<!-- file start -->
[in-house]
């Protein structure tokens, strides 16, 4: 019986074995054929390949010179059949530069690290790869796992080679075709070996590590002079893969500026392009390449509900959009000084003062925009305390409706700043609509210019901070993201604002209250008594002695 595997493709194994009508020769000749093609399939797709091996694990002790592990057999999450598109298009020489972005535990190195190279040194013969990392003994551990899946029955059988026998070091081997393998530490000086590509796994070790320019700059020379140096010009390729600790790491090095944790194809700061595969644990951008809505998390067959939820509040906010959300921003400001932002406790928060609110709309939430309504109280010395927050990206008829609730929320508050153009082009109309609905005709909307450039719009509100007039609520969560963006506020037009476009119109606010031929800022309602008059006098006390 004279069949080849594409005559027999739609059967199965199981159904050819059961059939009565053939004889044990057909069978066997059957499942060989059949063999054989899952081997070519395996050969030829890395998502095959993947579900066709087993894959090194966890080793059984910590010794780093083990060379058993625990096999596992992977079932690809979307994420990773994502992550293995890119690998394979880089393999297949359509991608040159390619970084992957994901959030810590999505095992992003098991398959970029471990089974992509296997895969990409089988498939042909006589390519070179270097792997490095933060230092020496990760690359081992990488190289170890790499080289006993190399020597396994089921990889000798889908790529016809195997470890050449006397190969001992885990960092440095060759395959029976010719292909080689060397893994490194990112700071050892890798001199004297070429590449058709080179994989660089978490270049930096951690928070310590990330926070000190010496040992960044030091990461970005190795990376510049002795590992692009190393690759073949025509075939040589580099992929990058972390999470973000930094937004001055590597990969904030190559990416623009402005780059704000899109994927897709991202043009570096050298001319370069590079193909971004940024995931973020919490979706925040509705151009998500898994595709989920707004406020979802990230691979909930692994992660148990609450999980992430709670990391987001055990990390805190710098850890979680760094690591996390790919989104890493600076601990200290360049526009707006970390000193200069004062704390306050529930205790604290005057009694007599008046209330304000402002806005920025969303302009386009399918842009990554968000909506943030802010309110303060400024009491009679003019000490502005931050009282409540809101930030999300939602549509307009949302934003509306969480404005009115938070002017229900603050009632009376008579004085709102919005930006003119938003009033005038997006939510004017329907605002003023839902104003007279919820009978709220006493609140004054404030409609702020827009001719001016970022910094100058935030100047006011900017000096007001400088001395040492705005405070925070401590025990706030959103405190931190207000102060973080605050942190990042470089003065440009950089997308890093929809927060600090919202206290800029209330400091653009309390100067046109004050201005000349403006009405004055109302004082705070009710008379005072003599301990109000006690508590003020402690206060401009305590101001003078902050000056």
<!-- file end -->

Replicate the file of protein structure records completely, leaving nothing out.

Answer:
[in-house]
């Protein structure tokens, strides 16, 4: 019986074995054929390949010179059949530069690290790869796992080679075709070996590590002079893969500026392009390449509900959009000084003062925009305390409706700043609509210019901070993201604002209250008594002695 595997493709194994009508020769000749093609399939797709091996694990002790592990057999999450598109298009020489972005535990190195190279040194013969990392003994551990899946029955059988026998070091081997393998530490000086590509796994070790320019700059020379140096010009390729600790790491090095944790194809700061595969644990951008809505998390067959939820509040906010959300921003400001932002406790928060609110709309939430309504109280010395927050990206008829609730929320508050153009082009109309609905005709909307450039719009509100007039609520969560963006506020037009476009119109606010031929800022309602008059006098006390 004279069949080849594409005559027999739609059967199965199981159904050819059961059939009565053939004889044990057909069978066997059957499942060989059949063999054989899952081997070519395996050969030829890395998502095959993947579900066709087993894959090194966890080793059984910590010794780093083990060379058993625990096999596992992977079932690809979307994420990773994502992550293995890119690998394979880089393999297949359509991608040159390619970084992957994901959030810590999505095992992003098991398959970029471990089974992509296997895969990409089988498939042909006589390519070179270097792997490095933060230092020496990760690359081992990488190289170890790499080289006993190399020597396994089921990889000798889908790529016809195997470890050449006397190969001992885990960092440095060759395959029976010719292909080689060397893994490194990112700071050892890798001199004297070429590449058709080179994989660089978490270049930096951690928070310590990330926070000190010496040992960044030091990461970005190795990376510049002795590992692009190393690759073949025509075939040589580099992929990058972390999470973000930094937004001055590597990969904030190559990416623009402005780059704000899109994927897709991202043009570096050298001319370069590079193909971004940024995931973020919490979706925040509705151009998500898994595709989920707004406020979802990230691979909930692994992660148990609450999980992430709670990391987001055990990390805190710098850890979680760094690591996390790919989104890493600076601990200290360049526009707006970390000193200069004062704390306050529930205790604290005057009694007599008046209330304000402002806005920025969303302009386009399918842009990554968000909506943030802010309110303060400024009491009679003019000490502005931050009282409540809101930030999300939602549509307009949302934003509306969480404005009115938070002017229900603050009632009376008579004085709102919005930006003119938003009033005038997006939510004017329907605002003023839902104003007279919820009978709220006493609140004054404030409609702020827009001719001016970022910094100058935030100047006011900017000096007001400088001395040492705005405070925070401590025990706030959103405190931190207000102060973080605050942190990042470089003065440009950089997308890093929809927060600090919202206290800029209330400091653009309390100067046109004050201005000349403006009405004055109302004082705070009710008379005072003599301990109000006690508590003020402690206060401009305590101001003078902050000056």